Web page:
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How to Deal with Self-Critical Thoughts to Promote Self-Acceptance (Part 3)

By Joe Oliver, PhD, and Richard Bennett, ClinPsyD

Parts One and Two of this Quick Tips series outlined ways to create some distance between clients and their self-critical thoughts by employing a hierarchical distinction between the self and the thoughts that the self experiences. We positioned the client as the thinker of the thoughts, able to notice them and choose how to respond to them. In this way, the therapist can help the client radically change their relationship to their thoughts. Clients can develop the sense that thoughts are separate or distinct from them, and while they cannot choose their thoughts, they can choose how to respond to them. This provides a platform for a client to develop the ability to see their thoughts, negative or otherwise, as just one part of their experience contained and held within them. No one thought defines them. 

This opens up the possibility to contact another aspect of the self, which can be referred to as the observing self. This aspect can be equated with the ‘sky’ in the previous Sky and the Weather metaphor. The observing self has the capacity to notice all aspects of experience, and also choose where to rest attention. This suggests the client can choose not to allow self-critical thoughts to prevent them from engaging in things that matter to them, even if the thoughts tell them they can’t. 

Another metaphor we like to use is that of the client as the captain of a ship. A captain can listen to all the different perspectives that various passengers and crew might have about which way to go. However, at the end of the day, the captain decides the course of the ship. They have the broad vision about the direction, and they get to decide where the ship heads, bringing all the passengers and crew along with them. The passengers or crew might have different ideas—but it is the captain who decides.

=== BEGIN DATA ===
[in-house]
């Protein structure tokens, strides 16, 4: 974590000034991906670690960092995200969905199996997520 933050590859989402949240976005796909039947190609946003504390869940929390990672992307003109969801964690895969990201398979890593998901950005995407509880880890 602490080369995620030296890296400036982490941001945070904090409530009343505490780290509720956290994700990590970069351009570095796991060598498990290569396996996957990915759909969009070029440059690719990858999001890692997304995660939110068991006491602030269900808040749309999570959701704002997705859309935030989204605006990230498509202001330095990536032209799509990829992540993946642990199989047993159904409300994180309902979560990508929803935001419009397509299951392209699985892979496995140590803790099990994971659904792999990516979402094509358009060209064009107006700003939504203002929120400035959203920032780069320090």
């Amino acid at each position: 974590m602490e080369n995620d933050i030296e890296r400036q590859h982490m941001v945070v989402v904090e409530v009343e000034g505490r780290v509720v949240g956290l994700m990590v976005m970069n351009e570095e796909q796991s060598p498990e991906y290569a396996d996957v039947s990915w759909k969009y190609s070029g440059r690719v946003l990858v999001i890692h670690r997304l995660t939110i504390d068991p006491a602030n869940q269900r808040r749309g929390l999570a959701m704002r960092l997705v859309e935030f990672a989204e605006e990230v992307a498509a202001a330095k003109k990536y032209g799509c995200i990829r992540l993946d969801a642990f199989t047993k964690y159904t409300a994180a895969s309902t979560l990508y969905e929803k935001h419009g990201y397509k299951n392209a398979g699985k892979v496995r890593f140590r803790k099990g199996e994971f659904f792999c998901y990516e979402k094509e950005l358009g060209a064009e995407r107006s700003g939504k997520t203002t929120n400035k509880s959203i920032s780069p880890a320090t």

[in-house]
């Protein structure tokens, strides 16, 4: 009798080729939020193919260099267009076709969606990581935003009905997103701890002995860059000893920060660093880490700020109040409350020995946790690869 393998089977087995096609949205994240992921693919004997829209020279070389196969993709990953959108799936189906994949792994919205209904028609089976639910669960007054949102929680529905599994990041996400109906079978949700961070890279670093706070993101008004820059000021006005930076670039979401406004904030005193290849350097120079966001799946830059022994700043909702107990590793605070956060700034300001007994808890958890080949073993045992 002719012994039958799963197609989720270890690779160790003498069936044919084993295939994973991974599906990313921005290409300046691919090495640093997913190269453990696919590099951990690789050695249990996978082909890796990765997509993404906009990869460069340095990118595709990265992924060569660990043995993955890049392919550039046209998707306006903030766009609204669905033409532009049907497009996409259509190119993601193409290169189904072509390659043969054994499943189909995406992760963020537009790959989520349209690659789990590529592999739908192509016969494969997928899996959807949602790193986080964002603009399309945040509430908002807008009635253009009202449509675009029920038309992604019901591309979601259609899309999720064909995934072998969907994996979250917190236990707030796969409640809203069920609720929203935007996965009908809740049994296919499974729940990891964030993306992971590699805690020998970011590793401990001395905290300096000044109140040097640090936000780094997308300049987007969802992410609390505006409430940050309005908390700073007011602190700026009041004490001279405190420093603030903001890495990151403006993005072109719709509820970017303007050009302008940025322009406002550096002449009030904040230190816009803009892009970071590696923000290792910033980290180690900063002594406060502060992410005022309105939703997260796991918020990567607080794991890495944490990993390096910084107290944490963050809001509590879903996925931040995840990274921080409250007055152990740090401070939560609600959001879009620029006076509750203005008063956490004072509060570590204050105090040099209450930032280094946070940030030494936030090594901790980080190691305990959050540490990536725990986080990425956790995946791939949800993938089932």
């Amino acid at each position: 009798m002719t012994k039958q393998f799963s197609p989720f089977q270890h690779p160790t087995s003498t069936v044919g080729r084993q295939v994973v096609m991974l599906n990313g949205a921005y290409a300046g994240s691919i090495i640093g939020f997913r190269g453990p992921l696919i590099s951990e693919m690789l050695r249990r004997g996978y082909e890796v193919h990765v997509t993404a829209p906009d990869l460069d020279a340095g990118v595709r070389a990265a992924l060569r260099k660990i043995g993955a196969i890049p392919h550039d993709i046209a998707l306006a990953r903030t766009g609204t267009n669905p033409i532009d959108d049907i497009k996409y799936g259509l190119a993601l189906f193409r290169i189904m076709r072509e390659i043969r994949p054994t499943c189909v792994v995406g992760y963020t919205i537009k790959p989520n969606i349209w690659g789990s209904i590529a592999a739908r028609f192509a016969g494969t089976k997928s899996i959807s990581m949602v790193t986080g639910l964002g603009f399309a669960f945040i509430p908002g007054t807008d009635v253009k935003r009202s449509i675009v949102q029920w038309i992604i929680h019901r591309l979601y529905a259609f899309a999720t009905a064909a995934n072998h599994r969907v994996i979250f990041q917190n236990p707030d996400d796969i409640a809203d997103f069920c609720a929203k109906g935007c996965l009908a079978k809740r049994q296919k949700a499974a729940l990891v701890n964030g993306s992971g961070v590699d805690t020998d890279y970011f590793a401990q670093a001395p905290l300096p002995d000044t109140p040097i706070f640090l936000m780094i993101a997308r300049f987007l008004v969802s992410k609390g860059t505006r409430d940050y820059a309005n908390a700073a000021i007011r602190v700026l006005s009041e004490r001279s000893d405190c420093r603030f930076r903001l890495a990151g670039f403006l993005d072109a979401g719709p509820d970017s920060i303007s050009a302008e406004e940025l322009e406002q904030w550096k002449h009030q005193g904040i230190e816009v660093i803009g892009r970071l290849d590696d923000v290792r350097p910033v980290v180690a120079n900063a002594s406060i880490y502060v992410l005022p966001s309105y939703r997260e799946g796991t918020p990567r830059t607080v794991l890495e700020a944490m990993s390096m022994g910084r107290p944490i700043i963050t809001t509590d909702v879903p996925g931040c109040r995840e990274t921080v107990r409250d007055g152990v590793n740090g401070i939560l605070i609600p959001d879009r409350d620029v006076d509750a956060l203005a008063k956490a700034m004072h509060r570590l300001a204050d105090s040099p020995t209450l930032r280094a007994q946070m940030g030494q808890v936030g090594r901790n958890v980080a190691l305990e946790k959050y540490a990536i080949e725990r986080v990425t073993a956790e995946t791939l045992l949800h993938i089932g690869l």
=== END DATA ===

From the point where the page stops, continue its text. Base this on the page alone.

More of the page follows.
Self-acceptance can be promoted as the client learns to accept painful parts of themselves. These parts don’t need to be eliminated before meaningful action can take place. Paradoxically, accepting self-critical thoughts and feelings becomes a vehicle for purposeful change toward personal values and sources of meaning.  

Catching up on the series? Read parts one and two now.

Joe Oliver, PhD, is a consultant clinical psychologist and joint director of the cognitive behavioral therapy (CBT) for psychosis postgraduate diploma program at University College London. He also works within a North London National Health Service Trust, developing training and delivering interventions for people with psychosis. He is founder of Contextual Consulting, a London-based consultancy offering acceptance and commitment therapy (ACT)-focused training, supervision, and psychological therapy. Joe is an Association for Contextual Behavioral Science (ACBS) peer-reviewed ACT trainer, and regularly delivers ACT teaching and training in the UK and internationally. He is coeditor of Acceptance and Commitment Therapy and Mindfulness for Psychosis, and coauthor of ACTivate Your Life and Acceptance and Commitment Therapy.

Richard Bennett, ClinPsyD, works as a clinical psychologist and cognitive behavioral psychotherapist. He lectures at the Centre for Applied Psychology at the University of Birmingham, where he leads the postgraduate diploma program in CBT. He worked in adult and forensic mental health services in the National Health Service for over twenty years before setting up Think Psychology, an independent psychology practice offering therapy, supervision, and training. Richard is an active member of ACBS and the British Association of Behavioural and Cognitive Psychotherapies (BABCP). He is recognized as a BABCP-accredited psychotherapist, supervisor, and trainer; and an ACBS peer-reviewed ACT trainer. He coedited Rational Emotive Behavior Therapy in Sport and Exercise, and is coauthor of Acceptance and Commitment Therapy.

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